Do Natural Expectorants Work?

Published on March 21, 2023

By Lisa Stockwell

Lisa Stockwell

Lisa Stockwell has worked as a copywriter, writer, author, and editor for 35 years, specializing in the field of healthcare since 2009. She recognized the need for reliable health information while supporting friends through unique health challenges and refocused her career to bring clarity and compassion to healthcare communications. Lisa is a graduate of the University of California, Berkeley and a lifelong Northern Californian.

Cough and cold season traditionally ends in late March or early April, but respiratory infections can hit us any time of the year. 

There’s nothing worse than dealing with a cough, except maybe the taste of cough syrup. If you’re looking for a natural way to relieve a cough, a natural expectorant can be a safe, effective way to soothe your symptoms.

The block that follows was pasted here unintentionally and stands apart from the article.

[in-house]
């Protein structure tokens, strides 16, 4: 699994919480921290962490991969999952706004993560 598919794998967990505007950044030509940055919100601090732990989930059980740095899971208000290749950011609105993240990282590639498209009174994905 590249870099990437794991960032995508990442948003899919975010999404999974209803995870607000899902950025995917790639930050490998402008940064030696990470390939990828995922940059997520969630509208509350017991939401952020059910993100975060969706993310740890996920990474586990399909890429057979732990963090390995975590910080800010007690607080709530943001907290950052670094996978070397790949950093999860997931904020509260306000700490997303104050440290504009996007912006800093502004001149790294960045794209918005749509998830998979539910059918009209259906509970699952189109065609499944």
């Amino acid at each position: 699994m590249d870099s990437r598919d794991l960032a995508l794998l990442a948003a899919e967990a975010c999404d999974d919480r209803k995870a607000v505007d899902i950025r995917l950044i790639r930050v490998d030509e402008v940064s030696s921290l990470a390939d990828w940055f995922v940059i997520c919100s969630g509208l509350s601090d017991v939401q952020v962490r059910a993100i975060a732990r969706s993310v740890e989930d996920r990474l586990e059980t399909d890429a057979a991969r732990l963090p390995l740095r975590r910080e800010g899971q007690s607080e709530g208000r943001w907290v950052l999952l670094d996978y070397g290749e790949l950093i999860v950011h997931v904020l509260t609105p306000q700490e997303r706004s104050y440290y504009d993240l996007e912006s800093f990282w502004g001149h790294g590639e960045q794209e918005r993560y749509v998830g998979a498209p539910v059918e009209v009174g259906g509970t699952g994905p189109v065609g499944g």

Let’s look at why you might need an expectorant, how it works, and which methods and active ingredients you can use to calm a nagging cough naturally.

What an Expectorant Does

An expectorant is used to loosen mucus in your airways and make a cough more productive, not to prevent or suppress it.

A cough is a beneficial reflexive response to excess mucus in your trachea, bronchi, and/or lungs. It’s your body’s way of clearing mucus and other irritants from your airways. Your cough reflex is triggered by sensory nerves in your respiratory tract, which send signals to your brain to initiate the cough.